Blender Bikes Put Spotlight on Rancho Minerva’s EMIE Award-winning Work to Reduce Food Waste

March 01st, 2019

WaveCrest Cafe recently brought our blender bikes to Rancho Minerva Middle School for a lunch time activity at the request of teacher Melanie Phillips. Mrs. Phillips and Rancho Minerva 7th grader Keila Ceron, are recent recipients of the prestigious EMIE Unwasted Food Award, presented by the San Diego Food System Alliance to honor efforts to reduce food waste.

Rancho Minerva teacher Melanie Phillips (Center) and student Keila Ceron (Right) with San Diego Food System Alliance Director Elly Brown (Left), receiving a 2018 EMIE Unwasted Food Award.

The EMIE Awards are designed to honor the legacy of Congressman Bill Emerson, sponsor of the 1996 Federal Bill Emerson Good Samaritan Food Donation Act, which, in order to encourage food donation, protects donors from liability. 

The blender bikes were set up in the common area outside of the school library during the lunch period, where throngs of students gathered to sample fresh and tasty smoothies, power blenders by riding the bikes, and bring attention to the school’s work to reduce food waste, primarily through bringing attention to the sharing barrels at the school.Food gathered via the sharing barrels is collected during meal times, stored at safe temperatures, and then donated to the San Diego Food Bank.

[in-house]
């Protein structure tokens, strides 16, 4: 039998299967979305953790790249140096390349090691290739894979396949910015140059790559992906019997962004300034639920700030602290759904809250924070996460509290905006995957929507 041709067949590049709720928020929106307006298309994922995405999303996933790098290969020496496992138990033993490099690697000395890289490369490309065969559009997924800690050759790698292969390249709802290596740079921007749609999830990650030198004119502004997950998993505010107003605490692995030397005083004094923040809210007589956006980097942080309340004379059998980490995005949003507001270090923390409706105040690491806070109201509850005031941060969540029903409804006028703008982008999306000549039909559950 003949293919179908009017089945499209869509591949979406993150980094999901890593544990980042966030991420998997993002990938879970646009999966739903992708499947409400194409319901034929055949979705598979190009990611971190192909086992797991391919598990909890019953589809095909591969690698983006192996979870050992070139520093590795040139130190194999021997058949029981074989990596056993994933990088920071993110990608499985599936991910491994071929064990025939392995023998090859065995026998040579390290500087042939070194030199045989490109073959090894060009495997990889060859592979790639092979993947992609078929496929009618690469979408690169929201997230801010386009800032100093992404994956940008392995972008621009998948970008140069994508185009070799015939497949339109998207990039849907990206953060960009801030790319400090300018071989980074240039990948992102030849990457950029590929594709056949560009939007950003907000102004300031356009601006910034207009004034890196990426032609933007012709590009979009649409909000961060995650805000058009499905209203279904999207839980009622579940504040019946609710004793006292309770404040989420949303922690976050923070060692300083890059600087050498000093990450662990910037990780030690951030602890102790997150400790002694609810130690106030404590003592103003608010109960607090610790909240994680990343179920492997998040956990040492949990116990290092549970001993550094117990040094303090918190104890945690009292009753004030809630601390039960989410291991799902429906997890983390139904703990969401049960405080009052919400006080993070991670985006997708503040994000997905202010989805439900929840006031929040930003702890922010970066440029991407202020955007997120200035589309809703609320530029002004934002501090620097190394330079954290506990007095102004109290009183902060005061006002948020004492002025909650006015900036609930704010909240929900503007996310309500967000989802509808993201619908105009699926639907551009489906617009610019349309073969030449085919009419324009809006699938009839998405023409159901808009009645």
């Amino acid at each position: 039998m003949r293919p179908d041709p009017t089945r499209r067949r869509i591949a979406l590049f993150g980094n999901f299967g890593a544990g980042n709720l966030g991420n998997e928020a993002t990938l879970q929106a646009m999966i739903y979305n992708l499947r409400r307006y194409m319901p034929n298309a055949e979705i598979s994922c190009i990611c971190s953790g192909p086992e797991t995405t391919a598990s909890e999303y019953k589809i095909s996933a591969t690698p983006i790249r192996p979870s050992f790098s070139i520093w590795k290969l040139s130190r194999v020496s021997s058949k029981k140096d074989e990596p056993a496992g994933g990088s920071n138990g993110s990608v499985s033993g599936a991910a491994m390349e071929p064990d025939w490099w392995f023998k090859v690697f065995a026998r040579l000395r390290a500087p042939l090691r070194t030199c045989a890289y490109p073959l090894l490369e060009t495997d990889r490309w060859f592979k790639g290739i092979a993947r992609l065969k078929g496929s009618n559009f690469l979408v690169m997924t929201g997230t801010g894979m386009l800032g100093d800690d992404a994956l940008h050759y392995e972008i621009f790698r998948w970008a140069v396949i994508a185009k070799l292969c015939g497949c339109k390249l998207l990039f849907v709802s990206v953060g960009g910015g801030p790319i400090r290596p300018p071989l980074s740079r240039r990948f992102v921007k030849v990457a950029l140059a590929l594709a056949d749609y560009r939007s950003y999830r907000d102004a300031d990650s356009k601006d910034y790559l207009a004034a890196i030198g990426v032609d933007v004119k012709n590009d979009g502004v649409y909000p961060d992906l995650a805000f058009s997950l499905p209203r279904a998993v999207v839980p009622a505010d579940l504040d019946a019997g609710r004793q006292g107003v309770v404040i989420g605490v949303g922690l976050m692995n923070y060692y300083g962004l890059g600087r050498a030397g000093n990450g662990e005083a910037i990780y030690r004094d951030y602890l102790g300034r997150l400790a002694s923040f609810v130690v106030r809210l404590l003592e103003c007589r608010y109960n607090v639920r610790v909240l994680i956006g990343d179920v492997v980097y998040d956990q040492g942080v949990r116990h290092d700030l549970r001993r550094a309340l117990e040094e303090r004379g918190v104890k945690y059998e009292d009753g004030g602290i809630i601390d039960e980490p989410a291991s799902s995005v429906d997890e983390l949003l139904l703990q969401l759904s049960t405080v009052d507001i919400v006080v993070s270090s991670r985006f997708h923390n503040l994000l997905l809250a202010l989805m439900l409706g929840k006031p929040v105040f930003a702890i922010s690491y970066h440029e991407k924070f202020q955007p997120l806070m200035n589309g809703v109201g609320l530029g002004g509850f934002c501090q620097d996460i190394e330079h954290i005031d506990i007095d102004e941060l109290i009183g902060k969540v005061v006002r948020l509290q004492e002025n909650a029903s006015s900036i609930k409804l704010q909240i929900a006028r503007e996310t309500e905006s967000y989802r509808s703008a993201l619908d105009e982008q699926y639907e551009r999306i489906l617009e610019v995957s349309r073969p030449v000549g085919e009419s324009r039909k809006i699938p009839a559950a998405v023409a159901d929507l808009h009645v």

In addition to the EMIE Award, Mrs. Phillips and her students have won a $2,000 NOAA Planet Stewards Education Project grant from the National Oceanic and Atmospheric Administration, part of the US Department of Commerce.

The grant and award winning project employed Next Generation Science Standards (NGSS) to see students create a process to gather and analyze data on the topic, and then design and propose solutions to address the real world challenge of food waste.

Students selected a time frame to gather data on food waste before and after the implementation of a proposed solution. The students had a goal of reducing food waste by 25% after implementing their solutions. Tactics of their campaign included a poster campaign, painting picnic table murals, and creating an Earth parade on campus, among others.

In addition to these events, Keila, a current 7th grader who developed the ideas during her 6th grade year, is now speaking with all 6th graders at the school to share information on food waste and to present to her peers the ways that they can be involved in addressing the problem.

Students gather around on of the two blender bikes to see fresh smoothies made before their eyes.

As students gathered around the blender bikes and sampled smoothies, Mrs. Phillips and some of her students took time to speak with their peers. The smoothies were such a hit with students that all of the samples were gone by the end of the first lunch period, and so a return of the bikes to engage with the rest of the school is being planned.

Mrs. Melanie Phillips takes her turn on the bikes, mixing up fresh smoothies for students and staff.
Counting down to flavor.
Not only do the bikes make smoothies, but they get riders’ blood pumping.